18 Facts About Adelaide Fringe


The Fringe begins with free opening night celebrations, and other free events occur alongside ticketed events for the duration of the festival.

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Three main temporary venue hubs are The Garden of Unearthly Delights, Gluttony and the Royal Croquet Club, and other temporary and permanent venues hosting Adelaide Fringe events are scattered across the city, suburbs and region.

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Adelaide Fringe is governed by the Adelaide Fringe Board, which employs a director and CEO, a deputy director and a large team of adjunct staff to manage various aspects of the festival.

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The Adelaide Fringe is an open-access event, meaning that there is no curator seeking out the events which form part of the programme.

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Adelaide Fringe begins with free opening night celebrations, and free as well as ticketed events continue for the duration of the month-long festival.

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Some permanent establishments regularly hosting Adelaide Fringe events have included the Holden Street Theatres, Tandanya National Aboriginal Cultural Institute, Bakehouse Theatre, The German Club in Flinders Street, The Rhino Room, the Odeon Theatre, Norwood and the National Wine Centre.

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The Adelaide Fringe Ambassador participates in the Adelaide Fringe Opening Night Parade and performs during the Fringe.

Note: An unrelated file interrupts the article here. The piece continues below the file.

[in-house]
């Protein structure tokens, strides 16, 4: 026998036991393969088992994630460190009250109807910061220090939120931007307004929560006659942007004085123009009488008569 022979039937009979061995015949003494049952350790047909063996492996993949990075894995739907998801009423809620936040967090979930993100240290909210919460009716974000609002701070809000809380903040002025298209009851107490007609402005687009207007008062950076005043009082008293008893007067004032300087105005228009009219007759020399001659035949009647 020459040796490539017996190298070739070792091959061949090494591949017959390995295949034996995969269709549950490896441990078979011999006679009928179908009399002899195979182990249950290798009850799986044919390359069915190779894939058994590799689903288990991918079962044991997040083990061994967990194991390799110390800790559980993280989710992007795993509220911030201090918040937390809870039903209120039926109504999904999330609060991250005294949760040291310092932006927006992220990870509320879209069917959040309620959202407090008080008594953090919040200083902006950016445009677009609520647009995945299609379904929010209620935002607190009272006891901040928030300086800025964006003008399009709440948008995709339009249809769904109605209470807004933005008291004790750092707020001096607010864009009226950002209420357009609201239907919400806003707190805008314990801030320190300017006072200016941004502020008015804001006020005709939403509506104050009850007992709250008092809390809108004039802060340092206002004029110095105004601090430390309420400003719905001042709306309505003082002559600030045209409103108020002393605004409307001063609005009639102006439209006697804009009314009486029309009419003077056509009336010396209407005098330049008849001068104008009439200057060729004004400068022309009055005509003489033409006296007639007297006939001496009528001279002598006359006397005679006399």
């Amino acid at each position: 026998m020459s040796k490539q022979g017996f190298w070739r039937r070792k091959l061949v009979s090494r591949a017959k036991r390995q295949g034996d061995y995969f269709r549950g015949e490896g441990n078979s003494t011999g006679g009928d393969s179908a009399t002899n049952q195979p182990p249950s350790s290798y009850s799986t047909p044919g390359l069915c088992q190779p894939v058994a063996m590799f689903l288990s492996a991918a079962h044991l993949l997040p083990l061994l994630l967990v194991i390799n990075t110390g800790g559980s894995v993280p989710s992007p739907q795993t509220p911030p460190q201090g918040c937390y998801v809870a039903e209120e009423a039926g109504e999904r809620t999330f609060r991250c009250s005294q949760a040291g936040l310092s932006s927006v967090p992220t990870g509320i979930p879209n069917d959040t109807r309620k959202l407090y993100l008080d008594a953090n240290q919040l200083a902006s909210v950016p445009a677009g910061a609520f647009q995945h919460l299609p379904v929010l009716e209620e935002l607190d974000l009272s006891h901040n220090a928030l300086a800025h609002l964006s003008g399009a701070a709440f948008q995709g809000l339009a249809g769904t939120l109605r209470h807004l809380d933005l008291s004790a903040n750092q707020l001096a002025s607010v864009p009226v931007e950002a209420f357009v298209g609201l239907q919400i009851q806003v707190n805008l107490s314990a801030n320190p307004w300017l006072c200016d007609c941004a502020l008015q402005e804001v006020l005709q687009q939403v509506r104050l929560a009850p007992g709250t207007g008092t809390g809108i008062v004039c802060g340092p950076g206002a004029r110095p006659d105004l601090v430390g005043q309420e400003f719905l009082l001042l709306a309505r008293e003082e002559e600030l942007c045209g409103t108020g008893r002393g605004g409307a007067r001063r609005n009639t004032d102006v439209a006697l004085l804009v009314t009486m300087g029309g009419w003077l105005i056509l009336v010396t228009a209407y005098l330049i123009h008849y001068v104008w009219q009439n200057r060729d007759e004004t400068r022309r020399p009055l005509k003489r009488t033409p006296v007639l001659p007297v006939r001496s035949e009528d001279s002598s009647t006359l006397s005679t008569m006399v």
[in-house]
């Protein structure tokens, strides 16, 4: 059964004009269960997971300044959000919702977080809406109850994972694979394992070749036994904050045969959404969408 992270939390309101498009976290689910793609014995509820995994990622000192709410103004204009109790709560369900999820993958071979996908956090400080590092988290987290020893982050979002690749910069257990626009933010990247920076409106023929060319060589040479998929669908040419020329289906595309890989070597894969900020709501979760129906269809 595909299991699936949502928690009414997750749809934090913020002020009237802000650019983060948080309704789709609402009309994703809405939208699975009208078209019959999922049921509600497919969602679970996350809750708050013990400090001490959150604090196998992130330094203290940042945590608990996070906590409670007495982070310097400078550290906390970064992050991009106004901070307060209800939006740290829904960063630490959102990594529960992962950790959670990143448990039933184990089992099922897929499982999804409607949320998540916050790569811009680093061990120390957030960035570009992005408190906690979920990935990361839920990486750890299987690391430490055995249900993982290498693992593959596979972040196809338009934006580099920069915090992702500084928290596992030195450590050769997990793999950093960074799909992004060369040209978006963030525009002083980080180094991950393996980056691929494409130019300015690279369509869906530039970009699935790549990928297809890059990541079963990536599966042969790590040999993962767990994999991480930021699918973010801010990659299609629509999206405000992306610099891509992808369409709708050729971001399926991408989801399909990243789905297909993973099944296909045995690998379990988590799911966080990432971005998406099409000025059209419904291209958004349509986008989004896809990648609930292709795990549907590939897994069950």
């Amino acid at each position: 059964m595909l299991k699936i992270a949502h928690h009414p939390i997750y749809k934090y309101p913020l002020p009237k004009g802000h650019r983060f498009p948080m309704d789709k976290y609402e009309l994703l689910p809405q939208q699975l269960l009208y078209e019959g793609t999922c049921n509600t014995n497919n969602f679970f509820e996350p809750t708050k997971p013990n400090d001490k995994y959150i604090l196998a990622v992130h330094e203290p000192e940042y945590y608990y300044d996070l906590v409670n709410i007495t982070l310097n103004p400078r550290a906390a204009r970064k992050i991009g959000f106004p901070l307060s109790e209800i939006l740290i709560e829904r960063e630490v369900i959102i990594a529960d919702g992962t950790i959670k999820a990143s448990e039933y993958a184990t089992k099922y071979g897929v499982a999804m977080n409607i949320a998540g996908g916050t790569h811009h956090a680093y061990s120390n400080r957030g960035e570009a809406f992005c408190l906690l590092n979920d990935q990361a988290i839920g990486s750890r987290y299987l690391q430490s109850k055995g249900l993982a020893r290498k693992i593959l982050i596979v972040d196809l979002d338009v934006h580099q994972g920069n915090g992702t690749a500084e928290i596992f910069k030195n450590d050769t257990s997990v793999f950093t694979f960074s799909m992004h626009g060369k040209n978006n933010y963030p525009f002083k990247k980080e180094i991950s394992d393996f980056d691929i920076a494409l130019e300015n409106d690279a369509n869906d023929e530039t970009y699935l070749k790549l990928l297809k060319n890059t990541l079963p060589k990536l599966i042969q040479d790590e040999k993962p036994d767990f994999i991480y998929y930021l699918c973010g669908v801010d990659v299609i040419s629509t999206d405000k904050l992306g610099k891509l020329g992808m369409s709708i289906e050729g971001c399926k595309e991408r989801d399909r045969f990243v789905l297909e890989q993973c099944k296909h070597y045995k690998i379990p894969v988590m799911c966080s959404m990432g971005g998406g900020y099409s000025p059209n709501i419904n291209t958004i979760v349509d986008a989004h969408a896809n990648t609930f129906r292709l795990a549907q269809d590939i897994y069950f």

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Adelaide Fringe activities consisted of local visual arts, crafts, performing arts and amateur theatre groups organising productions, exhibitions and events alongside the Festival and running for two weeks.

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In 1964, Adelaide Fringe was host to 52 art exhibitions, collections and performances.

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The first independently organised Adelaide Fringe, known as Focus Festival, came into being and was seen as a huge success.

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In 2006 South Australian Premier Mike Rann announced that the Adelaide Fringe would receive extra government funding to enable it to become an annual event from 2007 onwards.

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In 2007, the Adelaide Fringe became an annual event, after receiving funding from the state government of, which was deemed a success.

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In 2011, the Adelaide Fringe Parade was cancelled due to rain, but 334,000 tickets were sold, equating to over.

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In 2013, after a boost in government funding, Adelaide Fringe was extended to run for a 4-week period, commencing Friday 15 February.

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British comedian Alexis Dubus vowed not to perform in future Adelaide Fringe Festivals, citing his reason as the festival being driven by larger venues, which attract crowds who buy drinks instead of show tickets, leading to poor ticket sales and cancellations for shows.

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The reach of Fringe has been pushing further out of the boundaries of Adelaide, into regional centres.

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Entries are open to artists in the Adelaide Fringe who are planning to register with the 2017 Edinburgh Fringe.

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Since 2007, the Adelaide Fringe holds an annual competition to select the cover art for the festival's guide, website, posters and general branding.

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